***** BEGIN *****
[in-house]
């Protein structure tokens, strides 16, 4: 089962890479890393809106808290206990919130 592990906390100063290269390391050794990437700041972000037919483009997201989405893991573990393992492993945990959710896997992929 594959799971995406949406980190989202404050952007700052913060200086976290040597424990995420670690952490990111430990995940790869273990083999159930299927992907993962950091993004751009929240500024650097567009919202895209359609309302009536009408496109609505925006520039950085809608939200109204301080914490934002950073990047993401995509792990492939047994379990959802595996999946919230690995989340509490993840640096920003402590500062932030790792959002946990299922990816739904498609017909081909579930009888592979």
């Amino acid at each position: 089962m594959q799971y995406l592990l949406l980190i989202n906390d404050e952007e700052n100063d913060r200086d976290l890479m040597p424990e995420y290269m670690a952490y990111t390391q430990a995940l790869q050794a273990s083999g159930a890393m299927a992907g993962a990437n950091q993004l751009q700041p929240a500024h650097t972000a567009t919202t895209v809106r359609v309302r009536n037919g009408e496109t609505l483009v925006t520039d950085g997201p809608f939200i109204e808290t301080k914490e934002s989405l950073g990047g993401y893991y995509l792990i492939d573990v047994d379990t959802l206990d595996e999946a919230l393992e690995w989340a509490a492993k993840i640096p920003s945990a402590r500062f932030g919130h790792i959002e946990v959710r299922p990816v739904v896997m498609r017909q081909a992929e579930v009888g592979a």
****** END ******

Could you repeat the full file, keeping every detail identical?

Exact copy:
[in-house]
């Protein structure tokens, strides 16, 4: 089962890479890393809106808290206990919130 592990906390100063290269390391050794990437700041972000037919483009997201989405893991573990393992492993945990959710896997992929 594959799971995406949406980190989202404050952007700052913060200086976290040597424990995420670690952490990111430990995940790869273990083999159930299927992907993962950091993004751009929240500024650097567009919202895209359609309302009536009408496109609505925006520039950085809608939200109204301080914490934002950073990047993401995509792990492939047994379990959802595996999946919230690995989340509490993840640096920003402590500062932030790792959002946990299922990816739904498609017909081909579930009888592979």
């Amino acid at each position: 089962m594959q799971y995406l592990l949406l980190i989202n906390d404050e952007e700052n100063d913060r200086d976290l890479m040597p424990e995420y290269m670690a952490y990111t390391q430990a995940l790869q050794a273990s083999g159930a890393m299927a992907g993962a990437n950091q993004l751009q700041p929240a500024h650097t972000a567009t919202t895209v809106r359609v309302r009536n037919g009408e496109t609505l483009v925006t520039d950085g997201p809608f939200i109204e808290t301080k914490e934002s989405l950073g990047g993401y893991y995509l792990i492939d573990v047994d379990t959802l206990d595996e999946a919230l393992e690995w989340a509490a492993k993840i640096p920003s945990a402590r500062f932030g919130h790792i959002e946990v959710r299922p990816v739904v896997m498609r017909q081909a992929e579930v009888g592979a």